Localization
Localization and Product Management

Localization and Product Management

I have previously written several articles on the topic of enterprise software localization which will, I hope, have been of interest to anyone involved in the subject be they product managers, developers, or leadership. In this article, I will focus specifically on Product Management – why understanding localization is important to Product Managers and how much they should know about the subject.

Localization: Functional or Domain Knowledge?

There is a healthy debate as to which is the more important skill / experience for a product manager – functional or domain. Functional knowledge revolves around the set of skills both hard and soft needed to be a good product manager – for example, prioritization, story mapping, agile, lean, backlog management, empathy… the list seems endless. 

Domain knowledge on the other hand refers to the environment in which your product is used and could be an industry such as manufacturing or financial services or a business function such as human resources or customer relationship management. Or even a combination such as asset maintenance in the nuclear power industry.

Functional skills can be taught ( there are many training courses and books available) and honed with experience and are vital to any product management role. And all are transferable to any domain.

Domain knowledge is less easily taught but is relatively easy to acquire from colleagues and customers who are likely to be very knowledgeable themselves. Indeed I would suggest that one of the key functional skills of a good Product Manager is the ability to rapidly assimilate domain knowledge through questioning, listening, and observing.

But what about localization – is it functional or domain knowledge?

I would argue that localization is some sort of hybrid of these two which makes it a challenging skill to acquire. The functional piece is the knowledge that there will be significant local needs in any country and knowing where to look – language, formatting, legal, cultural etc. And then any country or region is a new domain. 

Do you need a Localization Product Manager?

There are many ways of splitting up responsibilities in a Product Management team with multiple members – for example by technical components or by functional area – so the question arises as to whether you should have a Product Manager focussed on localization. My view is that although you might have Product Managers focussed on specific countries or regions, all Product Managers should understand the topic of localization. 

Many facets of localization are core to the product and so they must be considered by everyone.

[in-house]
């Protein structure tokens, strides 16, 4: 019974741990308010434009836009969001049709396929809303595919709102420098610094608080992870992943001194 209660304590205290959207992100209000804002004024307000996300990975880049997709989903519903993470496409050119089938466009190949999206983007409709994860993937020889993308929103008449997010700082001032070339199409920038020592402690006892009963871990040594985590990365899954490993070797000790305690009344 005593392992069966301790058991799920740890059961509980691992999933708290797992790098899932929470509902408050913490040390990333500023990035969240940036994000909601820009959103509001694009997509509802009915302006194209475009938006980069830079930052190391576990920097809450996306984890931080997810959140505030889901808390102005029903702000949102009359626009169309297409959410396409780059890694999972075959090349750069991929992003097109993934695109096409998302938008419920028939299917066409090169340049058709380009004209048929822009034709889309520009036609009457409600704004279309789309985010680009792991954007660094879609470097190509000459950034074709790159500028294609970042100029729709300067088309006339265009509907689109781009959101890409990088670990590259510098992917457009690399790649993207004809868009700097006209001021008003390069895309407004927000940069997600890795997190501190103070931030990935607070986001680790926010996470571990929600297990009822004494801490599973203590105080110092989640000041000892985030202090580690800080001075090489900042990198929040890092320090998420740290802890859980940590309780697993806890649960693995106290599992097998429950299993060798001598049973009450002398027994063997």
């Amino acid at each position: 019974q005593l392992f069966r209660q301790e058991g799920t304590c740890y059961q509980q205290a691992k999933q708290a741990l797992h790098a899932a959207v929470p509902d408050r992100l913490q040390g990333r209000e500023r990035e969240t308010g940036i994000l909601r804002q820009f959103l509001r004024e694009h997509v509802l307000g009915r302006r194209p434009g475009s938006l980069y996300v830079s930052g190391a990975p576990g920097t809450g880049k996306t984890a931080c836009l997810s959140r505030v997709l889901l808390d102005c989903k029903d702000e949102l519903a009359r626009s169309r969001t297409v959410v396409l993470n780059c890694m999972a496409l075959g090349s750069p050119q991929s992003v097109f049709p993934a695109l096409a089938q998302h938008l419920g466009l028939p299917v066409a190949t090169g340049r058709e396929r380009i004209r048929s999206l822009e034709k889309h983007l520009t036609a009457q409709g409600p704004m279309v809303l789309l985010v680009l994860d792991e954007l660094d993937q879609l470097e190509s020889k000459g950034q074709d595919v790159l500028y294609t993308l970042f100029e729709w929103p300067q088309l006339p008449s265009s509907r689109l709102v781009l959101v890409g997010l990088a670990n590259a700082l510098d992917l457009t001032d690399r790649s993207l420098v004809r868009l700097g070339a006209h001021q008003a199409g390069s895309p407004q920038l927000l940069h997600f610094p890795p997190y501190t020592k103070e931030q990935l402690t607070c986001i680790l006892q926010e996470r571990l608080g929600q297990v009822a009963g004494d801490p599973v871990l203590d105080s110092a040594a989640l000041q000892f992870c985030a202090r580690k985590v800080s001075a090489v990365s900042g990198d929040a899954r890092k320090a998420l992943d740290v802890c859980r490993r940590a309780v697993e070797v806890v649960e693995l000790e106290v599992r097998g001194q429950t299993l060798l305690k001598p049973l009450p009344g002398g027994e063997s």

In the older model of enterprise software, typically delivered on-premise, it was not uncommon to have multiple versions of the product for various countries or regions. In fact, one of my early assignments in this field was to establish a localization development centre where we took the base (American) product and created multiple versions for other markets. But in today’s SaaS world you have only one version of the software for all customers and so every piece should consider localization issues.

What Does a Product Manager Need to Know and How Can They Learn?

For any Product Manager working with a multi-national product, the most important thing is to be aware that there will be a lot of unwritten requirements (in the broadest sense) to be addressed in order to deliver a localized solution that will provide a great user experience and achieve high levels of adoption in overseas markets. They should then use their curiosity and powers of discovery to uncover those requirements.

Some might call the core skill ‘cultural awareness” – which is difficult to teach. I would highly recommend living and working abroad in another culture for a few years – but that is not practical for everyone! There are some good books that can help raise your awareness of cultural differences – see the references at the end of this article. Read relevant blogs and articles online. Some aspects of localization are covered by various training courses – typically aimed at developers and covering topics such as translation and data formatting. I am in the process of developing some materials to help Product Managers with Localization – if you are interested to learn more, please contact me.


In conclusion, localization is a subject that should be mastered by any Product Manager whose product will be used by individuals from more than one culture.

Whilst the Product Manager does not need to know the detail for every location – you must work with local subject matter experts for that – you should have the awareness that there are significant differences and that some of them will seem strange to your home audience.

References:

Riding the Waves of Culture – Fons Trompenaars & Charles Hampden-Turner

The Culture Map – Erin Meyer

Leadership Across Cultures – HBR Article May 2015

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